My last column, which talked about many academics’ reluctance to change their media curricula in the face of observable, fundamental, and permanent changes in the global media environment, led to some unexpected responses and needs some follow-up.
In addition to e-mail from publishers and journalism “think tank” executives, I received dozens of messages from current and former academics. What I didn’t expect was that none disagreed with me. I’d expected to receive quite a bit of flak.
Although the anecdotal experiences of a few dozen academics aren’t statistically valid, they indicate that obstructionist academics raise four hurdles to prevent curriculum change:
- “I already teach some of that [new media] in my class, so there’s no need for our school to require it in the curriculum.”
- “The Internet is too new; we don’t need to teach it yet.”
- “The accreditation agency doesn’t require universities to teach anything about the Internet, so we don’t need to teach that.”
- “A successful business model for online hasn’t yet been found, so we needn’t worry about teaching anything about online yet.”
I Teach New Media; We Don’t Need It in the Curriculum
If the subject was instead reportorial honesty, objectivity, or writing text left to right, that objection would sound as silly as it actually is. It raises a question: if you think something is important enough to teach in your own class, why isn’t it important enough to be taught in other classes?
The Internet Is Too New
This objection might have had some validity in 1998, but it’s unjustifiable in 2008. According to a variety of surveys, 1.3 billion people nowadays use the Internet; that’s one-fifth of the human population. The growth of Internet use has been even quicker than the growth of television viewing. The World Association of Newspapers estimates that 450 million newspaper copies were sold worldwide each day during 2007. The number of magazine copies sold each month is much less than that. By any measurement, daily Internet use is higher than almost any other form of media, except possibly radio and television (and it’s nearing those levels, too). Is the purpose of journalism and communications schools to teach the oldest forms of media or the forms that most people use nowadays, no matter how new? These aren’t schools of archeology.
We’re Not Required to Teach the Internet for Accreditation
This objection sounds like a wise, authoritative oversight agency doesn’t want Internet media taught or has judged the Internet to be trivial. The reality is that collegiate accreditation agencies require only the most conservative, minimum standards, and those standards are based on a past in which the Internet didn’t exist or play a part. It is patently absurd for anyone to claim that the Internet isn’t reshaping the media environment. The fact that very few, if any, of the obstructionists’ current students get news and information from printed media or broadcast news programs should be self-evident proof of that. Though obstructionists might feel safe raising this hurdle, they’re abandoning any pretext of professional leadership or teaching the state of the art in their fields.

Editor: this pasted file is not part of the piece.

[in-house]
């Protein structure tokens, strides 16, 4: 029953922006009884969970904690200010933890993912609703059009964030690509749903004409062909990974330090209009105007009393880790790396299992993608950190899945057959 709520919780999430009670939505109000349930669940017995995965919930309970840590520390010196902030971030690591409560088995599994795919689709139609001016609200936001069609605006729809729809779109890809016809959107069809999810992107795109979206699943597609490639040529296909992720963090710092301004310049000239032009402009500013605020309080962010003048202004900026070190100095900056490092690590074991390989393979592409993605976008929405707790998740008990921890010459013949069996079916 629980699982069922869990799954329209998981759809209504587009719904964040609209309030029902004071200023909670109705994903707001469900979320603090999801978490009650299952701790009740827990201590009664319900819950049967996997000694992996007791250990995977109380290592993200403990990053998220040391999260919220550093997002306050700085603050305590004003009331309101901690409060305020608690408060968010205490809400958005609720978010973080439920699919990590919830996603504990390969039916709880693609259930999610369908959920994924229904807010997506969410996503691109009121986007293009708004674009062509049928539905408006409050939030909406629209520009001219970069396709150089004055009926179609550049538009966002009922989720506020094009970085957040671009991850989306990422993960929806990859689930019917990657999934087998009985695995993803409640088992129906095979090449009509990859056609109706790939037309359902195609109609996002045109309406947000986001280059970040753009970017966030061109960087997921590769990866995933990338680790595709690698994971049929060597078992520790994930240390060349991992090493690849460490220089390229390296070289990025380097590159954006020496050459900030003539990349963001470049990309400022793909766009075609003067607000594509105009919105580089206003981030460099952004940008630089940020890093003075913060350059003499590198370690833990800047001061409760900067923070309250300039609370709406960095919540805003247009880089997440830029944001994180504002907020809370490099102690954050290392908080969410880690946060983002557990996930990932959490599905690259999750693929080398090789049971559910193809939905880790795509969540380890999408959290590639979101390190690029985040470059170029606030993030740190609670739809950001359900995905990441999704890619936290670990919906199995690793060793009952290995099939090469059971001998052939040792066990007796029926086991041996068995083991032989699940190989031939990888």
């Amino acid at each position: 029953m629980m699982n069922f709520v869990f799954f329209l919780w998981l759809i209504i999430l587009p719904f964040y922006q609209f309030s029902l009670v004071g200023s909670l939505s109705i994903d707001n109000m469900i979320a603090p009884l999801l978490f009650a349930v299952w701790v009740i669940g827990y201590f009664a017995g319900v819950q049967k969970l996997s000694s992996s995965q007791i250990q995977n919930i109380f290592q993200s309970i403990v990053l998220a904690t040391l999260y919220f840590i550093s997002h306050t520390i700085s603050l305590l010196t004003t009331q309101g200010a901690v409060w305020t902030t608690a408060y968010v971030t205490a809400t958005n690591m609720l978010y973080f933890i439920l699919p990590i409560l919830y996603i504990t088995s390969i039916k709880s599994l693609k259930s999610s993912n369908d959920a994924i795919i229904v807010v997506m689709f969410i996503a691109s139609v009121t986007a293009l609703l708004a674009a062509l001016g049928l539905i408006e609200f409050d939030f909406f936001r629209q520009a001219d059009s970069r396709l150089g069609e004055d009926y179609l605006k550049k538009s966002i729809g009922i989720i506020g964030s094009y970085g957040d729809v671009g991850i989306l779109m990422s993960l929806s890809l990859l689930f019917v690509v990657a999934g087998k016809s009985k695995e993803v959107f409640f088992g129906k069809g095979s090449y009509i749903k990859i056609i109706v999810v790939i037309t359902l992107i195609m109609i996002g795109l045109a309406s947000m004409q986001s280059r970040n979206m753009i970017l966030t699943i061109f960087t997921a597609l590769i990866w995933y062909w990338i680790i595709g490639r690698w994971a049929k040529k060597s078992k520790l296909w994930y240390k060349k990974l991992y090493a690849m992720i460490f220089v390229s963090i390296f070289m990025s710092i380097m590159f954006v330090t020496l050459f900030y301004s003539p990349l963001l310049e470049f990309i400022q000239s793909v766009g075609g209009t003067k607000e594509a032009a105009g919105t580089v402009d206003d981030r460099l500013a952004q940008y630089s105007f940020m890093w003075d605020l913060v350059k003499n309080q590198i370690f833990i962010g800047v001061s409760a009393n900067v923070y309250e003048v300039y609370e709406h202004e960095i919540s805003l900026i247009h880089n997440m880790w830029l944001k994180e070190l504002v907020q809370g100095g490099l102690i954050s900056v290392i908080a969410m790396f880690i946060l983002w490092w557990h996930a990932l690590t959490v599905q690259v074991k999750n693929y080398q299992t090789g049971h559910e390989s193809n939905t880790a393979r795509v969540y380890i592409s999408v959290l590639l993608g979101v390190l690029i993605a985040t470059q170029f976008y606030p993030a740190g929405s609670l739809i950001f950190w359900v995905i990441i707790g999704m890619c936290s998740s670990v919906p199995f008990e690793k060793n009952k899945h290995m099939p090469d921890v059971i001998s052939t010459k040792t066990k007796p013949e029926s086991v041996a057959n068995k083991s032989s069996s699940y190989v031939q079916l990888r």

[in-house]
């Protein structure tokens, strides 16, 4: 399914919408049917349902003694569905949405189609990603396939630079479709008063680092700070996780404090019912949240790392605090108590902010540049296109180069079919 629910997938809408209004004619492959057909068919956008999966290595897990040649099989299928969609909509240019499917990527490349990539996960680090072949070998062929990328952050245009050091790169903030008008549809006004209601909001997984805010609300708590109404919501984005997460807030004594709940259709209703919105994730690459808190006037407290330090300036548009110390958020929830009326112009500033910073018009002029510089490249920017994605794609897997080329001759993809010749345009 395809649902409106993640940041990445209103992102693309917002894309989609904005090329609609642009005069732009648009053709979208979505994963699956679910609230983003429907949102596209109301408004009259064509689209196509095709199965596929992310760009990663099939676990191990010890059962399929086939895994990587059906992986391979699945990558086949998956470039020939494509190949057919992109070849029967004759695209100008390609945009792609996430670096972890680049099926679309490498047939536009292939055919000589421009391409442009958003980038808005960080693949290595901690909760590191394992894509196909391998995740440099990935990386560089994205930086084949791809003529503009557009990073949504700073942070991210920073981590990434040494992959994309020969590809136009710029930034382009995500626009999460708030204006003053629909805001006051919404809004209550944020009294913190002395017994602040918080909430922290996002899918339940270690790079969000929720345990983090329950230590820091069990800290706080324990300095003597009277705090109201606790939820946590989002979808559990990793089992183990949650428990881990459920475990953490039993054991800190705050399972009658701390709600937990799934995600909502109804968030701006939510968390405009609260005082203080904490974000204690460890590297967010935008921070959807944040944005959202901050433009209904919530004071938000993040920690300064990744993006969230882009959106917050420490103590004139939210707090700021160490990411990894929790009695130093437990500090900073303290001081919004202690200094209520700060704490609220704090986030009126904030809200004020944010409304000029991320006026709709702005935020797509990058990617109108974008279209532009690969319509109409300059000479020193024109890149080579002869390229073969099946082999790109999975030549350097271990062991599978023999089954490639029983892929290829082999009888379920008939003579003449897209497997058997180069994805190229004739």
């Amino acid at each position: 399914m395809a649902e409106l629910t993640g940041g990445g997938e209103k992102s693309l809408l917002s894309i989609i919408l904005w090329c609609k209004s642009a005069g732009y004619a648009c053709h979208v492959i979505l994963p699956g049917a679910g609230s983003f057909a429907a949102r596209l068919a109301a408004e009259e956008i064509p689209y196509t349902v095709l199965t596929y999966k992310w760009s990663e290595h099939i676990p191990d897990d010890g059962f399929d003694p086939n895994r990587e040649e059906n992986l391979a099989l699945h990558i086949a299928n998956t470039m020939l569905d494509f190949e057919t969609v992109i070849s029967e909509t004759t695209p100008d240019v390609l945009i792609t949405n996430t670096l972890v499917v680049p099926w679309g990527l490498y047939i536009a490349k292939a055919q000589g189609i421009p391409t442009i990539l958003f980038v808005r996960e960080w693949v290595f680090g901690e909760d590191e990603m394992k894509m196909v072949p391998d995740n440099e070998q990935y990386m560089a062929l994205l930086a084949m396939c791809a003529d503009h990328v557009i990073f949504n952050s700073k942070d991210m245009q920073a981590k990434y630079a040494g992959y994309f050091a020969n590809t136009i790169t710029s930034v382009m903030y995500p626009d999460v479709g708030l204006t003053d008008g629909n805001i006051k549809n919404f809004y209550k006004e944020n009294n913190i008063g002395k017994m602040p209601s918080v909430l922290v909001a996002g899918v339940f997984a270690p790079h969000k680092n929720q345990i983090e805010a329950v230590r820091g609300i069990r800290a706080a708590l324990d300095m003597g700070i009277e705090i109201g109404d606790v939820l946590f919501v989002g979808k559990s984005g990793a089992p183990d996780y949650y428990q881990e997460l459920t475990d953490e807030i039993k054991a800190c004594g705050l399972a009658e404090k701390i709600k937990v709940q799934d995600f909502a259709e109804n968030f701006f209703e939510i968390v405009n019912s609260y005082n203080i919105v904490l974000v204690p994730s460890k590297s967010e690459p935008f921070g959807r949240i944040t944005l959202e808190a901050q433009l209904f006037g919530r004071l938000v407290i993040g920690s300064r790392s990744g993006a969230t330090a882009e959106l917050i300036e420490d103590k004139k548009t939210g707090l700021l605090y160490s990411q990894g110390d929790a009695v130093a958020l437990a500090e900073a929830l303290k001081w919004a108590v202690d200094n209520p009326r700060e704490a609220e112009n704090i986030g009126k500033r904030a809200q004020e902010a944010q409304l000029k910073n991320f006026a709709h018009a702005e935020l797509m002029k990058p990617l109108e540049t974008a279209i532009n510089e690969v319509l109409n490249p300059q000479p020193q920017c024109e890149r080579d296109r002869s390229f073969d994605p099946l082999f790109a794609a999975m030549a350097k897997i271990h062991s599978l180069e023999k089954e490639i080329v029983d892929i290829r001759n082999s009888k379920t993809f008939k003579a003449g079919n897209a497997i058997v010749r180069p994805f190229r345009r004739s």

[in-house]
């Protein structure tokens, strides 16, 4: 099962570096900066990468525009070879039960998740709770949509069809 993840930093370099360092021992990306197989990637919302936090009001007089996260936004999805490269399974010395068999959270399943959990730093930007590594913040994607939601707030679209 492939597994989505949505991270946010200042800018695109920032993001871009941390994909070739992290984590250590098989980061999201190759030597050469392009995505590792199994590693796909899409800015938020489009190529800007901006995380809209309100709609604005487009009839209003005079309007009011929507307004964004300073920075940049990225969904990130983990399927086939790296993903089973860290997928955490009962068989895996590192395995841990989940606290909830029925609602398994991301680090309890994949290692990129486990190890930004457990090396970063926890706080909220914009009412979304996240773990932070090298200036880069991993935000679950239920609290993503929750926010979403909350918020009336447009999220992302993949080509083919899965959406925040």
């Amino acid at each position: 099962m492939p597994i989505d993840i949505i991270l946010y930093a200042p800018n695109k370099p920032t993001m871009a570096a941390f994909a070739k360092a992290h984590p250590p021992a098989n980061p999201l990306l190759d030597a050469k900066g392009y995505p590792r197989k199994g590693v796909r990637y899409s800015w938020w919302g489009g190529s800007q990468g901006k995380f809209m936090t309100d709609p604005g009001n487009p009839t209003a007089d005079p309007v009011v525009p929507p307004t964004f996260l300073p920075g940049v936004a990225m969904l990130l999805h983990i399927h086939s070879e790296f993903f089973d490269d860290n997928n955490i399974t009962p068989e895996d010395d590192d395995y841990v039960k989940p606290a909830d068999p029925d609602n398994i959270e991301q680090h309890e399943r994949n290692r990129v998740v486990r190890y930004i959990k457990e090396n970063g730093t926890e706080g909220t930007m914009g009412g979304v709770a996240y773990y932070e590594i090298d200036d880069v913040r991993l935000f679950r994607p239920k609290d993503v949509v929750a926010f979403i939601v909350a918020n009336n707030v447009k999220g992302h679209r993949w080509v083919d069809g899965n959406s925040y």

A Successful Online Model Hasn’t Been Found Yet
This is the most desperate hurdle. The last time I looked at this decade’s business stories, almost every online news or information operation is profitable, has double-digit compound annual revenue growth rates each year, and has more readers than their printed editions. Newspapers, magazines, and news networks each year are losing large (often double-digit) percentages of their audiences, are losing even larger percentages of advertising revenues, and are having to cut larger and larger (now often double-digit) percentages of their staffs just to maintain semblances of profitability. So, which form of media hasn’t found a successful business model? The answer is traditional media.
Don’t get me wrong. Obstructionists who raise these hurdles mean well. Many are the most talented professors in their schools. One of my fellow academics likens them to the heroic cowboys and cavalry officers who 100 years ago were faced with automobiles, trucks, and the inevitability of mechanized transportation. I think their behavior resembles Colonel Nicholson in “Bridge Over the River Kwai.” They are excellent people who think they’re upholding tradition and discipline but are unwittingly working against their own army’s winning of the war. The irony is that most are so talented that they could be the best at new media in their fields.
By the way, many readers assumed I’d written my last column because I’d finished teaching at universities. No, I’d simply concluded the academic year, not finished teaching or left my school. I’m currently teaching summer sessions at graduate school.
A professor at Washington and Lee University asked me to expand on what I meant by “outdated concepts such as mass media theory, media companies as the gatekeepers of information, media companies as the agenda setters for communities, or that ‘content is king’ (despite our living in digital republics).” That will be the subject of my next column.
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